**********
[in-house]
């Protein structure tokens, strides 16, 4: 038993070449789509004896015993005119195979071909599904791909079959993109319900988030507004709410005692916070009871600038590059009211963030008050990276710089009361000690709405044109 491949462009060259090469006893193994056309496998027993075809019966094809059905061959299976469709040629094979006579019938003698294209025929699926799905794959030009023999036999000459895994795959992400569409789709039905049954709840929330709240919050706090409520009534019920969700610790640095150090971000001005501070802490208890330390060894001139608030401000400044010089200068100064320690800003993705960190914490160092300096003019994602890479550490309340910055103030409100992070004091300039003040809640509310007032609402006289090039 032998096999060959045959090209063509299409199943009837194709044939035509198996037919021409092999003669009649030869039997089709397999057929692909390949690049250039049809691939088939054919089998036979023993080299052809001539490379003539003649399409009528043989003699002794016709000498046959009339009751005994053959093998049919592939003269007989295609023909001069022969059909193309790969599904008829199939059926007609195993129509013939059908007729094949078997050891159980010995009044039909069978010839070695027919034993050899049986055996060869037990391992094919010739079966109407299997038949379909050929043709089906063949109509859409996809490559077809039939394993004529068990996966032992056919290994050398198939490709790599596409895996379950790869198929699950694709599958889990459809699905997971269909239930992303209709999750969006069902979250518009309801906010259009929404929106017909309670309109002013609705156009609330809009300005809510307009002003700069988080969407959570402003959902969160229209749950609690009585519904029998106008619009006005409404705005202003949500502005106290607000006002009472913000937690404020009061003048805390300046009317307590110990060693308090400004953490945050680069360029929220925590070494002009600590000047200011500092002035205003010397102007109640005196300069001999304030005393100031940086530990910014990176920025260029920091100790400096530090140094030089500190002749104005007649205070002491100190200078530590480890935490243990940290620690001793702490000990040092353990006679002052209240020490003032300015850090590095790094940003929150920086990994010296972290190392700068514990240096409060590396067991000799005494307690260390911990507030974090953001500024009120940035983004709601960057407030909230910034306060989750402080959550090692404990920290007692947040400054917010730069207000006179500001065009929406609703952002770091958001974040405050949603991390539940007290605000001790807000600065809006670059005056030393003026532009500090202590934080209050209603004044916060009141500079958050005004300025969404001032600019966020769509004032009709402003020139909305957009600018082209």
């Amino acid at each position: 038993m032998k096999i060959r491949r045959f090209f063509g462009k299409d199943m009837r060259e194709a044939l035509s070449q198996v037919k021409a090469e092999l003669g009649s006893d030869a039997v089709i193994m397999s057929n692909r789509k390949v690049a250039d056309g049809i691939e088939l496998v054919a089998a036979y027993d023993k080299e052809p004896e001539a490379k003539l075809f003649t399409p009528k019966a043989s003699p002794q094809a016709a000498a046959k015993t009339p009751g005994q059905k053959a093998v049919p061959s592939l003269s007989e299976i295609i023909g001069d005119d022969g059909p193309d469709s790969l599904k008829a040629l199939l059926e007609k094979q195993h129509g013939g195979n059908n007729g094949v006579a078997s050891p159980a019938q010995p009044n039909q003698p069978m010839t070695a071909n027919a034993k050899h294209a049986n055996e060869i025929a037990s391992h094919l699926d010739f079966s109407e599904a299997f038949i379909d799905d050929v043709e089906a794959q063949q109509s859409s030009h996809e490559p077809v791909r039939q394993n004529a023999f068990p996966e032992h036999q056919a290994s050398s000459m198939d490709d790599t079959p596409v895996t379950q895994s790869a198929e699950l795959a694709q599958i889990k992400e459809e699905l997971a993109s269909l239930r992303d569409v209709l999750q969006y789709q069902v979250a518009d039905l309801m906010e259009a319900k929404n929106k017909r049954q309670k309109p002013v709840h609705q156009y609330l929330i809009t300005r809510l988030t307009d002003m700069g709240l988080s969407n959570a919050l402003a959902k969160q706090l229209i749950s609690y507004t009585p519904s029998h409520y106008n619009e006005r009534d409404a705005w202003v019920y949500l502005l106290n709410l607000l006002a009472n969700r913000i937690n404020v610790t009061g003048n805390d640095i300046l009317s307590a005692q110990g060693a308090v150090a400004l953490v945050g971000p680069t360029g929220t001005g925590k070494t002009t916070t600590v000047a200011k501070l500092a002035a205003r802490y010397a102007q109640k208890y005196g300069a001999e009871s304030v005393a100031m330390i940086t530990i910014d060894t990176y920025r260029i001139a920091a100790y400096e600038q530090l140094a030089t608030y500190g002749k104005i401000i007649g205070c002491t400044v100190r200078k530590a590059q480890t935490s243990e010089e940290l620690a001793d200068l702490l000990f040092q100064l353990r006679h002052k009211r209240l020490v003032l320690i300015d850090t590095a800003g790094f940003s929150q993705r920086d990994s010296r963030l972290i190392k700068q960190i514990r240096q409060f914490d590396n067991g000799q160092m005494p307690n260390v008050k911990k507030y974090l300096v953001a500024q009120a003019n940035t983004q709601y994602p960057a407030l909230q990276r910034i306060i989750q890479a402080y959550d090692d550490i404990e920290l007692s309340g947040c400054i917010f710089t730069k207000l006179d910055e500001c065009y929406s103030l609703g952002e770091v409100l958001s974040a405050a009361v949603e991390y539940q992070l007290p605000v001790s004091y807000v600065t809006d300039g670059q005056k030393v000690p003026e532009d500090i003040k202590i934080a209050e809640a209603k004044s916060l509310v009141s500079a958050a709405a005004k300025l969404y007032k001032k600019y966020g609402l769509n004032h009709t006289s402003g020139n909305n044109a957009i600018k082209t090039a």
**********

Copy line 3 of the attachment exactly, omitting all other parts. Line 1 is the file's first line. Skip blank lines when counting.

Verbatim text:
């Amino acid at each position: 038993m032998k096999i060959r491949r045959f090209f063509g462009k299409d199943m009837r060259e194709a044939l035509s070449q198996v037919k021409a090469e092999l003669g009649s006893d030869a039997v089709i193994m397999s057929n692909r789509k390949v690049a250039d056309g049809i691939e088939l496998v054919a089998a036979y027993d023993k080299e052809p004896e001539a490379k003539l075809f003649t399409p009528k019966a043989s003699p002794q094809a016709a000498a046959k015993t009339p009751g005994q059905k053959a093998v049919p061959s592939l003269s007989e299976i295609i023909g001069d005119d022969g059909p193309d469709s790969l599904k008829a040629l199939l059926e007609k094979q195993h129509g013939g195979n059908n007729g094949v006579a078997s050891p159980a019938q010995p009044n039909q003698p069978m010839t070695a071909n027919a034993k050899h294209a049986n055996e060869i025929a037990s391992h094919l699926d010739f079966s109407e599904a299997f038949i379909d799905d050929v043709e089906a794959q063949q109509s859409s030009h996809e490559p077809v791909r039939q394993n004529a023999f068990p996966e032992h036999q056919a290994s050398s000459m198939d490709d790599t079959p596409v895996t379950q895994s790869a198929e699950l795959a694709q599958i889990k992400e459809e699905l997971a993109s269909l239930r992303d569409v209709l999750q969006y789709q069902v979250a518009d039905l309801m906010e259009a319900k929404n929106k017909r049954q309670k309109p002013v709840h609705q156009y609330l929330i809009t300005r809510l988030t307009d002003m700069g709240l988080s969407n959570a919050l402003a959902k969160q706090l229209i749950s609690y507004t009585p519904s029998h409520y106008n619009e006005r009534d409404a705005w202003v019920y949500l502005l106290n709410l607000l006002a009472n969700r913000i937690n404020v610790t009061g003048n805390d640095i300046l009317s307590a005692q110990g060693a308090v150090a400004l953490v945050g971000p680069t360029g929220t001005g925590k070494t002009t916070t600590v000047a200011k501070l500092a002035a205003r802490y010397a102007q109640k208890y005196g300069a001999e009871s304030v005393a100031m330390i940086t530990i910014d060894t990176y920025r260029i001139a920091a100790y400096e600038q530090l140094a030089t608030y500190g002749k104005i401000i007649g205070c002491t400044v100190r200078k530590a590059q480890t935490s243990e010089e940290l620690a001793d200068l702490l000990f040092q100064l353990r006679h002052k009211r209240l020490v003032l320690i300015d850090t590095a800003g790094f940003s929150q993705r920086d990994s010296r963030l972290i190392k700068q960190i514990r240096q409060f914490d590396n067991g000799q160092m005494p307690n260390v008050k911990k507030y974090l300096v953001a500024q009120a003019n940035t983004q709601y994602p960057a407030l909230q990276r910034i306060i989750q890479a402080y959550d090692d550490i404990e920290l007692s309340g947040c400054i917010f710089t730069k207000l006179d910055e500001c065009y929406s103030l609703g952002e770091v409100l958001s974040a405050a009361v949603e991390y539940q992070l007290p605000v001790s004091y807000v600065t809006d300039g670059q005056k030393v000690p003026e532009d500090i003040k202590i934080a209050e809640a209603k004044s916060l509310v009141s500079a958050a709405a005004k300025l969404y007032k001032k600019y966020g609402l769509n004032h009709t006289s402003g020139n909305n044109a957009i600018k082209t090039a």